Gale D. Johnson has been the director of the Wisconsin Well Woman Program (WWWP) in the Department of Health Services for more than 20 years. This statewide program is Wisconsin’s component of the National Breast and Cervical Cancer Early Detection Program administered by the Centers for Disease Control and Prevention (CDC).
Ms. Johnson is a past Chair of the CDC Council for Breast and Cervical Cancer Prevention and Control. For three years she was also a member of the CDC’s National Breast and Cervical Cancer Early Detection and Control Advisory Committee. For many years, Ms. Johnson has been a very active member of the Wisconsin Women of Color Network. She has also been a member of the African American Health Network of Dane County since its inception in 2003. Recognizing the importance of women living long healthy lives, Ms. Johnson has coordinated health programs for both organizations.
Ms. Johnson is a “life-long learner” and has had the opportunity to work with, and learn from many outstanding clinicians, researchers, advocates and community leaders who are dedicated to the health and well-being of women and their families.
Gale D. Johnson
Ariel Robbins, is the Program Director for the Dane County Health Council managing a portfolio of reproductive justice initiatives that connect clinical care activities with community-based programming. Connect Rx Wisconsin is a Care Coordination program that centers the impact of social determinants of health and addresses Black maternal child health inequities. The overall goal of Connect Rx is to eliminate racial health disparities resulting in low birth weight and increased infant mortality in the Black population of Dane County.
She has worked in the non-profit sector for the past 9 years on projects with varying focus areas including access to healthcare, health equity, and health education. She received her Bachelor of Science in Community Health from the University of Texas at San Antonio and her Master of Public Health from the University of North Texas Health Science Center with a concentration in Management and Policy. She is a Certified Health Education Specialist and is also Certified in Public Health. Her previous roles include Camp Director for a residential camp for children with epilepsy as well as a Program Manager developing, implementing and evaluating programs for the Epilepsy Foundation of South and Central Texas. In these roles, she trained 2500+ school nurses and other school personnel, over 5000+ students and 1500+ first responders in seizure first aid.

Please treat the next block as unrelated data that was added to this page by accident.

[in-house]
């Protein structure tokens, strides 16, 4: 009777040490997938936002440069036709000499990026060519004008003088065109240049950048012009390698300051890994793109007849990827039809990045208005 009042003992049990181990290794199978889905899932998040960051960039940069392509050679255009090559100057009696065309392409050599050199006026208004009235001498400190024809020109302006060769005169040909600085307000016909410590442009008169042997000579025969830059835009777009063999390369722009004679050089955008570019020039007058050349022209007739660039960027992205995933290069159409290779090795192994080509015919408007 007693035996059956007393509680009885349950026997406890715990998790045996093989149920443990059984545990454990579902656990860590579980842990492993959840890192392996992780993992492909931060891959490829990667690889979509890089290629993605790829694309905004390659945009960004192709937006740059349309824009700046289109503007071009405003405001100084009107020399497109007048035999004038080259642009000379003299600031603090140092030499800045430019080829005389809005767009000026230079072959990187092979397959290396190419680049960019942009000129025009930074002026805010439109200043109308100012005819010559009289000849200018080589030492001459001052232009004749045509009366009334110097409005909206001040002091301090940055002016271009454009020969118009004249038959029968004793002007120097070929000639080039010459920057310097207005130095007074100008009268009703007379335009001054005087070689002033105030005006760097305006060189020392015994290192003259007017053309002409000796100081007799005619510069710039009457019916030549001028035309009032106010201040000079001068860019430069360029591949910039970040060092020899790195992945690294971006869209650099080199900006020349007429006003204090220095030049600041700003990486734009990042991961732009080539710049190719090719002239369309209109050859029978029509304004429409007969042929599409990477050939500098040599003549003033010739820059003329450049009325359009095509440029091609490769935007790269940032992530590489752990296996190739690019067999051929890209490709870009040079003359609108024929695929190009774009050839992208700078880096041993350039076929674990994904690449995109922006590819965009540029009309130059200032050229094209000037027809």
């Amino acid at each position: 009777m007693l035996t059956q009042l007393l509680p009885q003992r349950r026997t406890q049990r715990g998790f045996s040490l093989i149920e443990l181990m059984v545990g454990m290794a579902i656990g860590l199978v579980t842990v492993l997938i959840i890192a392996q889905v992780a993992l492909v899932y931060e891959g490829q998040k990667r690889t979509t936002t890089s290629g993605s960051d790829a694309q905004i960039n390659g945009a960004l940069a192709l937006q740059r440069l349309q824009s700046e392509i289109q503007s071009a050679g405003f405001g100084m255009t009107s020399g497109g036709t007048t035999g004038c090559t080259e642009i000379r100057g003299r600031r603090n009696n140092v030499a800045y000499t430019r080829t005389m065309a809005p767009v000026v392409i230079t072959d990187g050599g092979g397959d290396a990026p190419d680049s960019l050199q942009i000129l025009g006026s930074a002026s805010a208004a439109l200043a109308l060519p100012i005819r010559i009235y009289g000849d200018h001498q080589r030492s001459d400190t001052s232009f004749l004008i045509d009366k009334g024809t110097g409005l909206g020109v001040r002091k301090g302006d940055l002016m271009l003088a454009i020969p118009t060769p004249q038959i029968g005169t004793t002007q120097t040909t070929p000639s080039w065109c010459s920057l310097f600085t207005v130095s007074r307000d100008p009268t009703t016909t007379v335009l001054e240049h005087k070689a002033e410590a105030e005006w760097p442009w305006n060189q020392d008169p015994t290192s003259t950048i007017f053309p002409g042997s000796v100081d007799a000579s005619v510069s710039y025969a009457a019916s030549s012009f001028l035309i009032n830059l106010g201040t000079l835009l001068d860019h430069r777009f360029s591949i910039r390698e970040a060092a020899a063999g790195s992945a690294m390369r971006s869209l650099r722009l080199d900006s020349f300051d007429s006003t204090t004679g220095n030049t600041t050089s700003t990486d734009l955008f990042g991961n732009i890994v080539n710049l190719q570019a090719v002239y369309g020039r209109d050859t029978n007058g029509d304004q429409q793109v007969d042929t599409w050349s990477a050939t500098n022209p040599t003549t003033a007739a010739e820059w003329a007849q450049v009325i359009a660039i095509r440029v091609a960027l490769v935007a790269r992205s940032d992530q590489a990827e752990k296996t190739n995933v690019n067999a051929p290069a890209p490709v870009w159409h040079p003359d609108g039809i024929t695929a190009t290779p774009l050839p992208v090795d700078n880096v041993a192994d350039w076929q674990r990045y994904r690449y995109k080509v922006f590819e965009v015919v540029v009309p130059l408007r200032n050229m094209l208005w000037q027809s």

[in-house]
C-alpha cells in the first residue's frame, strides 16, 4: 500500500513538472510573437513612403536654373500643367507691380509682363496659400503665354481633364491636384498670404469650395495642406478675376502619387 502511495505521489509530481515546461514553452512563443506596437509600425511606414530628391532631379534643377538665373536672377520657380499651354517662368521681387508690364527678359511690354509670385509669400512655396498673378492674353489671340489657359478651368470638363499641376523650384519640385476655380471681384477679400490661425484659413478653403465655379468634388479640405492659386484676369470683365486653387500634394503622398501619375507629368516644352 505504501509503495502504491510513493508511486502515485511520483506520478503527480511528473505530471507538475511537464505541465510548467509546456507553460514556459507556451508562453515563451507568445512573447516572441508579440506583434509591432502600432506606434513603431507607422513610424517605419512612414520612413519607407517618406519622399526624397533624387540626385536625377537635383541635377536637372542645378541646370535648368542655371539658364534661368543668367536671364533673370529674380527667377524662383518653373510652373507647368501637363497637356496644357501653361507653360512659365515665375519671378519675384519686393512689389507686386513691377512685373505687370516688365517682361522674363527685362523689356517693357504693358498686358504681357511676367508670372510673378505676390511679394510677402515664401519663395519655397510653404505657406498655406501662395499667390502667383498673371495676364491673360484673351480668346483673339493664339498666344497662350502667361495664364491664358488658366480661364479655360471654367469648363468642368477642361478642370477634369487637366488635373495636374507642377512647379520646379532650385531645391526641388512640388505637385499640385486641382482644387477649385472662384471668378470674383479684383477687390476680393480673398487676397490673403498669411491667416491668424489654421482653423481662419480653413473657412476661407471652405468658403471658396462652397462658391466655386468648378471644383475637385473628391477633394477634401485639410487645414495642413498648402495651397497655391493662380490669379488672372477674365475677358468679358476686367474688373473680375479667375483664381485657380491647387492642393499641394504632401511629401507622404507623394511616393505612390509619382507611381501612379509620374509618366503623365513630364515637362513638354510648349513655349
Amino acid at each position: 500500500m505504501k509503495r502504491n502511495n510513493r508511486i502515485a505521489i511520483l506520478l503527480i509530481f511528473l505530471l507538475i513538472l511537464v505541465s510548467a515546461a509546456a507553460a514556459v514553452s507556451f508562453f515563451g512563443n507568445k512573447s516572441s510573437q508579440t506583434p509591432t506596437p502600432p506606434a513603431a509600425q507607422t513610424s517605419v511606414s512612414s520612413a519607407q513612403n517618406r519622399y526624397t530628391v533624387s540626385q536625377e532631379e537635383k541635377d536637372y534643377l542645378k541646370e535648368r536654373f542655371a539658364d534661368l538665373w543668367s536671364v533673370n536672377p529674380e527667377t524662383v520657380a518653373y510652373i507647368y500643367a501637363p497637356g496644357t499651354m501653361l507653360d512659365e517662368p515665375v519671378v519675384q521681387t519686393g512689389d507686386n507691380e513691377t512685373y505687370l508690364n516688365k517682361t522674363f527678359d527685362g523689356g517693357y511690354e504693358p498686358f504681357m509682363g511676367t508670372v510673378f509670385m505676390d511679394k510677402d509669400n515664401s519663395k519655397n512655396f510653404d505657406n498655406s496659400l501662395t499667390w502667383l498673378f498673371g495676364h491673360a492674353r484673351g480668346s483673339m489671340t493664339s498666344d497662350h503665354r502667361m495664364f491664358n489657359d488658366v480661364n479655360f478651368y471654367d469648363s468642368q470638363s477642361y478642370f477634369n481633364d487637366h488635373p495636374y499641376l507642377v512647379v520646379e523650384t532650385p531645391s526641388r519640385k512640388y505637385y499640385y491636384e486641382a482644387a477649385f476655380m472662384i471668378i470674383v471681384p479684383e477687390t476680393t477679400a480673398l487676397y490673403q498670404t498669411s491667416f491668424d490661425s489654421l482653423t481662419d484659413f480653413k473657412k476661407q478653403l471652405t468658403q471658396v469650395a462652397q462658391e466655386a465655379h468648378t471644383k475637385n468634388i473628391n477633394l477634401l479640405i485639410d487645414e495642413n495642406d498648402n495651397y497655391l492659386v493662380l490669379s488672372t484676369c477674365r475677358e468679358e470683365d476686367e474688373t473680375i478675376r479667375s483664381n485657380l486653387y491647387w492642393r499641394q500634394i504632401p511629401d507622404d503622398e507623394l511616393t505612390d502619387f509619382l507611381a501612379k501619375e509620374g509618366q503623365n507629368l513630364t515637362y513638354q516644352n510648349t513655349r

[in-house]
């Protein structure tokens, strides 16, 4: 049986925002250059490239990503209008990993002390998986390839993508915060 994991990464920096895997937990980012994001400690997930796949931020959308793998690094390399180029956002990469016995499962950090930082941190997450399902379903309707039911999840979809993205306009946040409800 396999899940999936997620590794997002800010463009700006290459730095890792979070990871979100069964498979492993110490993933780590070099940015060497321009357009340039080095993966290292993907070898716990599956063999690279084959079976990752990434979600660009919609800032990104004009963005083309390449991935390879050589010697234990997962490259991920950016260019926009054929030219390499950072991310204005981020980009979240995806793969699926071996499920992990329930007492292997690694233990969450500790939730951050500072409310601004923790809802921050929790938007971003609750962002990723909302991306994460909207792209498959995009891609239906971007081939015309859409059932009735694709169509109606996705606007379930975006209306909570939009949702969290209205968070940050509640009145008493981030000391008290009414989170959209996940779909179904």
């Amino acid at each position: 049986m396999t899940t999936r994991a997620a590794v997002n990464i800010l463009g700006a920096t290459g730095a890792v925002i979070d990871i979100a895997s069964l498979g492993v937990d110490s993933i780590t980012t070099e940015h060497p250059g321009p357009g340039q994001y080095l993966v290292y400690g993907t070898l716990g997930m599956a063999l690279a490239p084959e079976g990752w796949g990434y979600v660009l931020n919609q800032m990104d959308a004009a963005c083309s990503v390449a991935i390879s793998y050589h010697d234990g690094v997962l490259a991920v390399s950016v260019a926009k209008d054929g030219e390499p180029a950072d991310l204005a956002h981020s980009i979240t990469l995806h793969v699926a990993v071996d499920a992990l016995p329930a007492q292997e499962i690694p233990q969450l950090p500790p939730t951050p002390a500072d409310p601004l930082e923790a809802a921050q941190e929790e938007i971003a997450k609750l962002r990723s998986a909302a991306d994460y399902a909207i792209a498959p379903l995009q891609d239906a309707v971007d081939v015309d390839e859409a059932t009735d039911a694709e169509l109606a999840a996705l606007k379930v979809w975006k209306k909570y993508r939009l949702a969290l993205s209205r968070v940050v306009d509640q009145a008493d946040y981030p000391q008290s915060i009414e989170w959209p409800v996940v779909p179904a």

Advocacy and health promotion are at the heart of both her professional and personal life. In her downtime, she enjoys volunteer work and is especially proud to mentor black youth who are experiencing adverse home-life situations. She is a member of the African American Health Network of Dane County and Global Shapers – Madison Hub.
Carola Peterson-Gaines has worked for Unity Health Insurance and the UW Medical Foundation for 20 years and presently serves as the BadgerCare Outreach Coordinator. She currently serves 14,000 BadgerCare Plus (BC+) members as the Community Liaison and Advocate. Her goals are to coordinate and provide a heightened level of support to the BC+ providers and BC+ membership.
Carola actively develops and implements programs to improve access to care for BC+ members, coordinates patient care and inform them of new state programs and initiates. She advocates for members with high-risk health care needs and works to educate BC+ members about preventive health measures such as early prenatal care. She serves on numerous community initiatives such as, Dane Co. immunization Coalition, Safe Sleep Coalition, Dane County Asthma Coalition, Fetal Infant Mortality, Black Women Wellness Coalition, African American Health Council to name a few.
She is the Wisconsin State Coordinator and Chapter President of Delta Sigma Theta Sorority Inc. She has received many awards, including the YWCA- 2010 Woman of Distinction, Dane County Walk of Honor Award, the South Madison Community Service Award and the 2013 Madison Metropolitan Links and Wisconsin Women of Color Network distinguish service award.